Red Sox Could Use Influx of Personality This Offseason, As 2011 Team Often Lacked Clubhouse Spark


Red Sox Could Use Influx of Personality This Offseason, As 2011 Team Often Lacked Clubhouse Spark For the most part, the Red Sox will break camp next March looking very much like they did in March 2011. There could be a new designated hitter. There's a chance there's a new closer. You may not see the captain on board anymore.

Then again, all three could come back and many of the remaining roster members will probably be around, barring any major offseason trades. 

In a lot of ways, that's a great thing. Few teams have as much talent and ability position-to-position as Boston. Many of the stars are still well within their prime years. And one figures there will be some motivation in that clubhouse after what occurred in September.

When the team makes any personnel moves between now and then, it may just be cosmetic. Perhaps the Sox can take on another veteran to bolster the bullpen or the back end of the rotation, or a candidate to compete for time in right field, or a new backup catcher — something along those lines.

However, those bit players could have a transformative effect if they have one thing: Personality.

Boston has players with personality. Spend five seconds around Dustin Pedroia and David Ortiz and you know that to be true. As a whole, however, it never had the feel of a team that was onto something special, even during some of the hot streaks. It was business-like, which can be a good thing, but all too often, the club lacked the little doses of nuttiness that can make all the difference in a 162-game grind.

As Terry Francona said upon his departure, there was never a real galvanizing moment that brought this group together. That doesn't always need to come in the form of a dramatic walk-off win — they had eight of those. It can just be something introduced to the clubhouse in a quirky manner. It's not imperative, but it can't hurt.

There's no way to quantify the impact of quirkiness, but there are examples of how a little bit of levity goes a long way. The 2004 Red Sox were a wonderful example. The wackiness that is Nyjer Morgan has been a big part of what Milwaukee is doing. The club's "Beast Mode" is another.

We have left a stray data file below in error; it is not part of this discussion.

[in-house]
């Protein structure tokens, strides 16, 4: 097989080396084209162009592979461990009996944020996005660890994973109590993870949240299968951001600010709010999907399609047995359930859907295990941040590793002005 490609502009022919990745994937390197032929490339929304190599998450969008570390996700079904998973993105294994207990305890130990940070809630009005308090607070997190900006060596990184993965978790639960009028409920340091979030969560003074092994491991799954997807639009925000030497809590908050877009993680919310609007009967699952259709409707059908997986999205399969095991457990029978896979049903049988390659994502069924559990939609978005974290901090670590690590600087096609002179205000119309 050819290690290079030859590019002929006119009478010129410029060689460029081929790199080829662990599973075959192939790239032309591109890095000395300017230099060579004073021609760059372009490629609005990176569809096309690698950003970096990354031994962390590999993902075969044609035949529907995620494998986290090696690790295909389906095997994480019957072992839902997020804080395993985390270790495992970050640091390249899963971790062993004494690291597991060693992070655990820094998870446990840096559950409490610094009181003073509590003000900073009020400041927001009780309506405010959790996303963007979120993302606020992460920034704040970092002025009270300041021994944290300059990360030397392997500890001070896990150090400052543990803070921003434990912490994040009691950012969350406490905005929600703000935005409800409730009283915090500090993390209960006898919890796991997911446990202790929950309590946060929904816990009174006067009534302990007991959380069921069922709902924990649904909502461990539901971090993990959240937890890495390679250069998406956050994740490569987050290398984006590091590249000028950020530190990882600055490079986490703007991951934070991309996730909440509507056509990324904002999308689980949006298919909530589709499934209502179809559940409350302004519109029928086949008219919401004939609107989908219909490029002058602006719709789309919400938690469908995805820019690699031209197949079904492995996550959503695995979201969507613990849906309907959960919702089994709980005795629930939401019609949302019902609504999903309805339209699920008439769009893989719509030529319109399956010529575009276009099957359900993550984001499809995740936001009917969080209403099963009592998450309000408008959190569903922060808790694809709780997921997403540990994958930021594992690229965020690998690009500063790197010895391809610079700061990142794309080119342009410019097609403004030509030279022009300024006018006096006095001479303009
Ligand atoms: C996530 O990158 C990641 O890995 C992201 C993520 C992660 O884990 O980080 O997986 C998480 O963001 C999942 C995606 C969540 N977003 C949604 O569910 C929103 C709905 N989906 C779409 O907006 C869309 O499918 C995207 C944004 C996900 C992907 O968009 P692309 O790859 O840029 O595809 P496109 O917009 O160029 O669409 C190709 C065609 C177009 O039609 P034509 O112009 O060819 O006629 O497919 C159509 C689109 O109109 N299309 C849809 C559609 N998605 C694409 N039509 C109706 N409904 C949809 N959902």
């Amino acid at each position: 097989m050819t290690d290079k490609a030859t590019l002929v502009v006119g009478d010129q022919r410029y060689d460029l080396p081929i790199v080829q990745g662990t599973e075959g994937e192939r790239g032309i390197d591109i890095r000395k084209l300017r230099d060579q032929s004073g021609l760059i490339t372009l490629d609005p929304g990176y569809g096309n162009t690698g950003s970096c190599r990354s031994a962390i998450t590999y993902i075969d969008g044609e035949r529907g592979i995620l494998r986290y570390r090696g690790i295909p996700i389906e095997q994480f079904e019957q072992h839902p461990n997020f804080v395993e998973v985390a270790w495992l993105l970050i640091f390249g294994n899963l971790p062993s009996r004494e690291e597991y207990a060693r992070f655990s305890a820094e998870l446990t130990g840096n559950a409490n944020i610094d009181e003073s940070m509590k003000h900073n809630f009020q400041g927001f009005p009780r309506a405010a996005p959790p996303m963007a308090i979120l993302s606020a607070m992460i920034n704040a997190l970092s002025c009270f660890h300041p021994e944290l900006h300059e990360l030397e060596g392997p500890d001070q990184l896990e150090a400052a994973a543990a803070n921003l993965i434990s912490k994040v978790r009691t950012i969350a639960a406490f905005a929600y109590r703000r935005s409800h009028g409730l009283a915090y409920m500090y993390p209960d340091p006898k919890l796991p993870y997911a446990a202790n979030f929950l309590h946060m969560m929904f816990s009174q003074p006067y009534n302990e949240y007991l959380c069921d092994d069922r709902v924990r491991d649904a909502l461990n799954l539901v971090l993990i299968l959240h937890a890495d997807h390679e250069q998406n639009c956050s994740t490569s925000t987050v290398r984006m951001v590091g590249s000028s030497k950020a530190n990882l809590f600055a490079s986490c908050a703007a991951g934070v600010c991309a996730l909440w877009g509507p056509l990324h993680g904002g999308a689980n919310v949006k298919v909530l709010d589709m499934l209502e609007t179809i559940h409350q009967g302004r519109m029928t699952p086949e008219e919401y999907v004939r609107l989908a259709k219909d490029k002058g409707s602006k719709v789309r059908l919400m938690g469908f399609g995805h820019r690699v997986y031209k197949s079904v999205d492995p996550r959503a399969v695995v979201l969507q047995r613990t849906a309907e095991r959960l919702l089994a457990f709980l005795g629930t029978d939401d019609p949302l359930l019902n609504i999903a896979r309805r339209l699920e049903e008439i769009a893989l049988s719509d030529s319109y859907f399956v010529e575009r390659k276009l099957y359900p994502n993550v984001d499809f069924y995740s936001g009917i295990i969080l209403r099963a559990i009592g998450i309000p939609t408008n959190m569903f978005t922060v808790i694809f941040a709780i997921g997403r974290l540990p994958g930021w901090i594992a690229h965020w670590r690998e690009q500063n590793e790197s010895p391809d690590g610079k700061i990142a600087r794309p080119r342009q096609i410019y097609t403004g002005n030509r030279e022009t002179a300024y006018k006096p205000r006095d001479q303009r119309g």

San Francisco rode a flop-haired ace and a black-bearded closer to a 2010 World Series title over the Texas Rangers, who had the precursor to "Beast Mode" with their "Claws and Antlers" routine.

In 2009, the Yankees made the leap from third place to World Series champs after a vital (also expensive) influx of personality to a staid clubhouse. The very smiley CC Sabathia came aboard. A.J. Burnett has been an underwhelming addition to the rotation, but he did reintroduce the shaving cream pie, a staple of innumerable walk-off wins for that team. Nick Swisher, also brought into the fold for that first year in the new Yankee Stadium, has a motor that doesn't stop.

There are countless other examples throughout baseball history of wacky traditions on winning teams. The Rally Monkey, Sister Sledge, The Mustache Gang, the Rally Karaoke Guy, mullets, whatever it takes. Sometimes a team needs a galvanizing force. The Red Sox in 2011 had nothing of the sort. 

There was a Ric Flair presence. Pedroia had a new nickname for a bit (The Muddy Chicken), but even that dried up. Mike Cameron's departure is barely recalled, but it did deprive the clubhouse of its maestro. After he was gone, satellite radio was a popular choice, several times remaining stuck on a bland classic rock channel.

Before a big game on a Sunday afternoon at Fenway Park, "Hotel California" was often getting players pumped up. 

It is low on the priority list right now for the Red Sox, but finding some personality this winter, whether from within or without, cannot hurt the cause.

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